In a going away interview the Pittsburgh school superintendent regaled the interviewers with how hard he worked to make a difference. He declared success in improving teacher effectiveness and creating the Promise Scholarship Program. He was more modest in regretting that only modest improvement was achieved in the high schools.
Too bad he did not mention the Promise Program’s failure to keep or attract students as its advocates predicted excitedly it would. Enrollment continues to fall, especially in the high schools. Nor has the Program helped academic progress. Indeed, as we have suggested earlier, there is a very real possibility the Promise Program has reduced incentive of serious students to work hard.
After five years, per students costs have not been reduced despite school closings and fewer teachers employed. Meanwhile, non-teaching administrative jobs have jumped sharply. Moreover, the District has maintained its spending levels without raising tax rates because of a $40 million infusion of state money provided through the Federal stimulus program. The next budget cycle will look a lot different as the Federal money is no longer available. A tax increase is almost inevitable.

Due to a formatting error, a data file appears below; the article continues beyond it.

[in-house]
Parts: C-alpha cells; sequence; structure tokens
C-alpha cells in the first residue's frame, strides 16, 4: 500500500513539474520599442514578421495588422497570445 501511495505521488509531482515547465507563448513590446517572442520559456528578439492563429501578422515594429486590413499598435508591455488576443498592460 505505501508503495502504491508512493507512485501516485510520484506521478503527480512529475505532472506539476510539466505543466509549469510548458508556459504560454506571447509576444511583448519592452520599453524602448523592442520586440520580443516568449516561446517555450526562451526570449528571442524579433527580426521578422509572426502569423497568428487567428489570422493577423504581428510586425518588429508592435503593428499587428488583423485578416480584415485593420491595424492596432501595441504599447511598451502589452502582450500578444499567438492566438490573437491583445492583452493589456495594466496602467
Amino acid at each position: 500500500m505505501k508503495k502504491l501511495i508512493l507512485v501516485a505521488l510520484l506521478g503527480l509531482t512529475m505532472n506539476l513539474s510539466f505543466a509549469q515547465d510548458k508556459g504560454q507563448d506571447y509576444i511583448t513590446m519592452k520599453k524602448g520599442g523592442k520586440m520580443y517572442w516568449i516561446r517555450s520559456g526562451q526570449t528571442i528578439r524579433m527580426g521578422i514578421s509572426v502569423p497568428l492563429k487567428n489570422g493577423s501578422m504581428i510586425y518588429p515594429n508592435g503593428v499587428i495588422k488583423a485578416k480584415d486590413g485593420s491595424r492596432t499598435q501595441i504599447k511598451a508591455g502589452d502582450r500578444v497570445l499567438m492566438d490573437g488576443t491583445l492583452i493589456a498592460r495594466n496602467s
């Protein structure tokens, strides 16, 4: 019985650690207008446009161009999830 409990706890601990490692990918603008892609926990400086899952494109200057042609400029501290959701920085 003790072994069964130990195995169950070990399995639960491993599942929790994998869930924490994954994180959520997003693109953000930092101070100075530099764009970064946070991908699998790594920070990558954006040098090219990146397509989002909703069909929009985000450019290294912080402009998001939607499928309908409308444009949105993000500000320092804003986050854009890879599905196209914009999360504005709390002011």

So here’s wishing the outgoing superintendent better luck at his new job. Resurrecting a bankrupt college might be a snap compared to making progress in an urban school district.
One wonders if in his heart of hearts he ever thought, "You know. There might be something to this school choice, voucher idea." That could keep a person awake nights for a long time.